15 Jun עופר איתן Says: Vic’s Italian Restaurant pizza, Italian cuisine prime for t…
This week, in addition to telling you about my delivery experiences from a local restaurant, I’d like to share another discovery. It’s a locally owned restaurant delivery service called Takeout Central.
The name will no doubt be familiar to many, including UNC alumni who can tell you that the business started out in 1996 as Tarheel Takeout. Over the years, their coverage expanded into the Triangle and eventually to other North Carolina cities, and the name was changed to Takeout Central.
I had heard of the service, but as a restaurant critic, I had never had reason to try it (or any other delivery service, for that matter) until the pandemic changed the rules.
Then I got a craving for pizza. As I explored the the options, I came across the website for Vic’s Italian Restaurant, where I discovered that the restaurant offers three delivery options: Door Dash, GrubHub and Takeout Central. Having read several articles about the sometimes exorbitant fees charged to restaurants by national delivery chains (including a recent New York Times article that cited an example of a 40 percent fee), and remembering that Takeout Central is locally owned, I decided to call Vic’s. I wanted to know if management recommended one service over another.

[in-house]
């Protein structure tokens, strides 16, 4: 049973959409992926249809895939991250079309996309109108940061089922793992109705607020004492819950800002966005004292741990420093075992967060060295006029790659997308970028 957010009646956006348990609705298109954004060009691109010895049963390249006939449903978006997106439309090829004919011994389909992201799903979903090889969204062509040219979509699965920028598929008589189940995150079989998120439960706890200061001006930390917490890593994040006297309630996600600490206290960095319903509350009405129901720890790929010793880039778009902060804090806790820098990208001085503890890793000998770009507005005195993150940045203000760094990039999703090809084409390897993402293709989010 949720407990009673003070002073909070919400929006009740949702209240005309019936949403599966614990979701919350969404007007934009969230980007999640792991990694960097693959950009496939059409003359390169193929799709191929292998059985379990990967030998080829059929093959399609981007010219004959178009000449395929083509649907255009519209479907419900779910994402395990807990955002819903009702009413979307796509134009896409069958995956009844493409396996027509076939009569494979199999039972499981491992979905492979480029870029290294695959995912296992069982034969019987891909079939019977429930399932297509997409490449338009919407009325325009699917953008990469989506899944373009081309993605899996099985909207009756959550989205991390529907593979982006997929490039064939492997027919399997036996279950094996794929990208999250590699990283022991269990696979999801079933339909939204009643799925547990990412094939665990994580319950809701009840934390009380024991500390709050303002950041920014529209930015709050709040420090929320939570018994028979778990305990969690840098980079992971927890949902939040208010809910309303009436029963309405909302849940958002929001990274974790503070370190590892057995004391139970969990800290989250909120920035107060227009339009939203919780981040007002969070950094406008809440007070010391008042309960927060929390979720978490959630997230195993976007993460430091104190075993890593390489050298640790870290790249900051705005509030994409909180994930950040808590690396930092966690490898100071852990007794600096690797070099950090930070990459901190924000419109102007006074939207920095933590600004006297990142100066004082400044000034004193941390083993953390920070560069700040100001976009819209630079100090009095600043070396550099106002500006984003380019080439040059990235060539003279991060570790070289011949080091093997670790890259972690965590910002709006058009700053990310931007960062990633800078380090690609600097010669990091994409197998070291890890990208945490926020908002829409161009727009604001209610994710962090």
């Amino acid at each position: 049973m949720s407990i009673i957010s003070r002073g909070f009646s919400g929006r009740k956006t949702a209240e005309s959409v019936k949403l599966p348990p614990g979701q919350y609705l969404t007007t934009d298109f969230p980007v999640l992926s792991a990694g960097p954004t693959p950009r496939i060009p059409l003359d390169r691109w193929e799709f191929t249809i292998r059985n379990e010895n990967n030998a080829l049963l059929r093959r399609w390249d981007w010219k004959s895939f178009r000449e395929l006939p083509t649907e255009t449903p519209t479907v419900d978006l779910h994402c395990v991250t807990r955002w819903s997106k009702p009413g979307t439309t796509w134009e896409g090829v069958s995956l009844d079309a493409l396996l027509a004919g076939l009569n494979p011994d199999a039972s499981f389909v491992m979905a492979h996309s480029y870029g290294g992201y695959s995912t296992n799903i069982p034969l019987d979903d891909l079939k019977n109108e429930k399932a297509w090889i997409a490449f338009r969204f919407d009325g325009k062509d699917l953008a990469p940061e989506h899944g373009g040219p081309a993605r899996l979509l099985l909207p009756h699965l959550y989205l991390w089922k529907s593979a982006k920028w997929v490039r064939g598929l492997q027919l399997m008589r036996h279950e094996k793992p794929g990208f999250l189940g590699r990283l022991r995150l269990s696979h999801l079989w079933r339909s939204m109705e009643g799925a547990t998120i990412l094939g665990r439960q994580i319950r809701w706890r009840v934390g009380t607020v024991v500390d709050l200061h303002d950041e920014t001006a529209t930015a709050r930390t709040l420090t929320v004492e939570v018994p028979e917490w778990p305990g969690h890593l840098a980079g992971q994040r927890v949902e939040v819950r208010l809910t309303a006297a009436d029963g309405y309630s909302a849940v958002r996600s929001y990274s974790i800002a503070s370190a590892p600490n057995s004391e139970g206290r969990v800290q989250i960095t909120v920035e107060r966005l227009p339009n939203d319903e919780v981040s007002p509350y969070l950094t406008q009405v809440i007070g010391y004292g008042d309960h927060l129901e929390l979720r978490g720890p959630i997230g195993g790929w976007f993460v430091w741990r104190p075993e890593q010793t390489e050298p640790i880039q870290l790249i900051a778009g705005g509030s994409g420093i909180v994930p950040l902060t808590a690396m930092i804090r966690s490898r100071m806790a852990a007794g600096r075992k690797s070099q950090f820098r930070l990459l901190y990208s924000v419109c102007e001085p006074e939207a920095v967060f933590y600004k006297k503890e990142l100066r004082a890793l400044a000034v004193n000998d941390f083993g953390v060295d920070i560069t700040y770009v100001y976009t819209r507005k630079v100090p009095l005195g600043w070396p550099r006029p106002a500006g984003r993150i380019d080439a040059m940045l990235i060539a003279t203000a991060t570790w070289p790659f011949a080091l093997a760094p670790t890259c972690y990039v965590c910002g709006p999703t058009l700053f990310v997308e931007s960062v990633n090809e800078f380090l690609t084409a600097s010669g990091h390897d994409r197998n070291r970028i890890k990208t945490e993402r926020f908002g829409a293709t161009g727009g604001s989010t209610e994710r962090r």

Sure enough, the man who answered the phone at the Lake Boone Trail location (who I later learned is bartender Daniel Stratton) was unequivocal in recommending Takeout Central. When I asked if what I had read about delivery fees was true, he said that Takeout Central charges about half the fee of the national services. It doesn’t take a math major to figure out that, for restaurants, many of which are currently dancing on the razor edge of survival, every percent matters.
As a bonus, Takeout Central offers the option of ordering by phone or online. So I tried both — the first time by phone, and a couple weeks later online. Both times, I got text updates when the delivery person was at the restaurant picking up my order, and when the food was dropped off at my front door. And both times, the food was hot.
The New York-style pizzas were very good, too, as I expected them to be based on previous experience. Toppings were generous, and the crust well-browned and bubbly on every pie I sampled. On one occasion, I tasted a couple of 14-inch house specialties (the New Yorker and the White Pie). On another, an 18-inch behemoth with custom toppings (half artichoke and bacon, half pepperoni and mushroom) fed my household for three meals.
Vic’s also offers a full menu of pastas and entrees, some of which I have enjoyed in the past. That includes a fond pre-coronavirus memory of dining on shellfish-laden linguine al pescatore one balmy evening on the patio at the City Market location, savoring the dish against a backdrop of historic buildings and cobblestone streets. But I was skeptical of how well that dish might travel. Besides, I was craving pizza.
I ordered a starter called Portobello alla Baggio on one occasion, and was rewarded with a delightful medley of grilled portobello and eggplant, topped with a colorful patchwork of fresh mozzarella, roasted red peppers and dollops of pesto. That same night, a wedge of ricotta cheesecake — crumbly but moist, and not too sweet — brought the meal to a satisfying conclusion.